Monday, October 31, 2016

Diary of John Beauchamp Jones: December 7, 1862

Last night was bitter cold, and this morning there was ice on my wash-stand, within five feet of the fire. Is this the “sunny South” the North is fighting to possess? How much suffering must be in the armies now encamped in Virginia! I suppose there are not less than 250,000 men in arms on the plains of Virginia, and many of them who survive the war will have cause to remember last night. Some must have perished, and thousands, no doubt, had frozen limbs. It is terrible, and few are aware that the greatest destruction of life, in such a war as this, is not produced by wounds received in battle, but by disease, contracted from exposure, etc., in inclement seasons. But the deadly bullet claims its victims. A friend just returned from the battle-field of June, near the city, whither he repaired to recover the remains of a relative, says the scene is still one of horror. So great was the slaughter (27th June) that we were unable to bury our own dead for several days, for the battle raged a whole week, and when the work was completed, the weather having been extremely hot, it was too late to inter the enemy effectually, so the earth was merely thrown over them, forming mounds, which the rains and the wind have since leveled. And now the ground is thickly strewn with the bleaching bones of the invaders. The flesh is gone, but their garments remain. He says he passed through a wood, not a tree of which escaped the missiles of the contending hosts. Most of the trees left standing are dead, being often perforated by scores of Minie-balls, but thousands were prostrated by cannon-balls and shells. It will long remain a scene of desolation, a monument of the folly and wickedness of man.

And what are we fighting for? What does the Northern Government propose to accomplish by the invasion? Is it supposed that six or eight million of free people can be exterminated? How many butchers would be required to accomplish the beneficent feat? More, many more, than can be sent hither. The Southern people, in such a cause, would fight to the last, and when the men all fell, the women and children would snatch their arms and slay the oppressors. Without complete annihilation, it is the merest nonsense to suppose our property can be confiscated.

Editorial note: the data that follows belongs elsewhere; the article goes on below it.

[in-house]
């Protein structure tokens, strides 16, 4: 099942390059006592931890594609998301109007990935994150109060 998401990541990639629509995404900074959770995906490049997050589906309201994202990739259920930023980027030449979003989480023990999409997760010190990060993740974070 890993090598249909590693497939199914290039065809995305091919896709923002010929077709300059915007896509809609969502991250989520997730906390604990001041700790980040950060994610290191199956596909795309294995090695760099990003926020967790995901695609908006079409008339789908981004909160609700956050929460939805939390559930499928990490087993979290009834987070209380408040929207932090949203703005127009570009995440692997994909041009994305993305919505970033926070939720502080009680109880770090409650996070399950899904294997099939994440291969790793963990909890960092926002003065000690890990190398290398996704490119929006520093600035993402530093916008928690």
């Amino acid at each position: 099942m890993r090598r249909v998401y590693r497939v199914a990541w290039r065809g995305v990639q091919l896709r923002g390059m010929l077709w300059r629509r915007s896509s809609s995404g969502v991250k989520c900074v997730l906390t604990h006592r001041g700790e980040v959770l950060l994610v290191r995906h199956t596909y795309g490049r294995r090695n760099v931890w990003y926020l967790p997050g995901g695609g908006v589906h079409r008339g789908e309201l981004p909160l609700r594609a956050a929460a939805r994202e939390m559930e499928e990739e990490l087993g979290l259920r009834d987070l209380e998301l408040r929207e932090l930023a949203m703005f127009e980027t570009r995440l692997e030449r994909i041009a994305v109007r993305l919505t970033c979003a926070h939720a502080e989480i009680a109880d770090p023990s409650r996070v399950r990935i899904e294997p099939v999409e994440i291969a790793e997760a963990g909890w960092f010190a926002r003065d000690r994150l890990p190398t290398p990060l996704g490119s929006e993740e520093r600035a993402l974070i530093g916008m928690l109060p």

But if a forced reconstruction of the Union were consummated, does the North suppose any advantage would result to that section? In the Union we could not be compelled to trade with them again. Nor would intercourse of any kind be re-established. Their ships would be destroyed, and their people could never come among us but at the risk of ill treatment. They could not maintain a standing army of half a million, and they could not disarm us in such an extensive territory.

The best plan, the only plan, to redeem the past and enjoy blessings in the future, is to cease this bootless warfare and be the first to recognize our independence. We are exasperated with Europe, and like the old colonel in Bulwer's play, we can like a brave foe after fighting him. Let the North do this, and we will trade with its people, I have no doubt, and a mutual respect will grow up in time, resulting, probably, in combinations against European powers in their enterprises against governments on this continent.

SOURCE: John Beauchamp Jones, A Rebel War Clerk's Diary at the Confederate States Capital, Volume 1, p. 205-7

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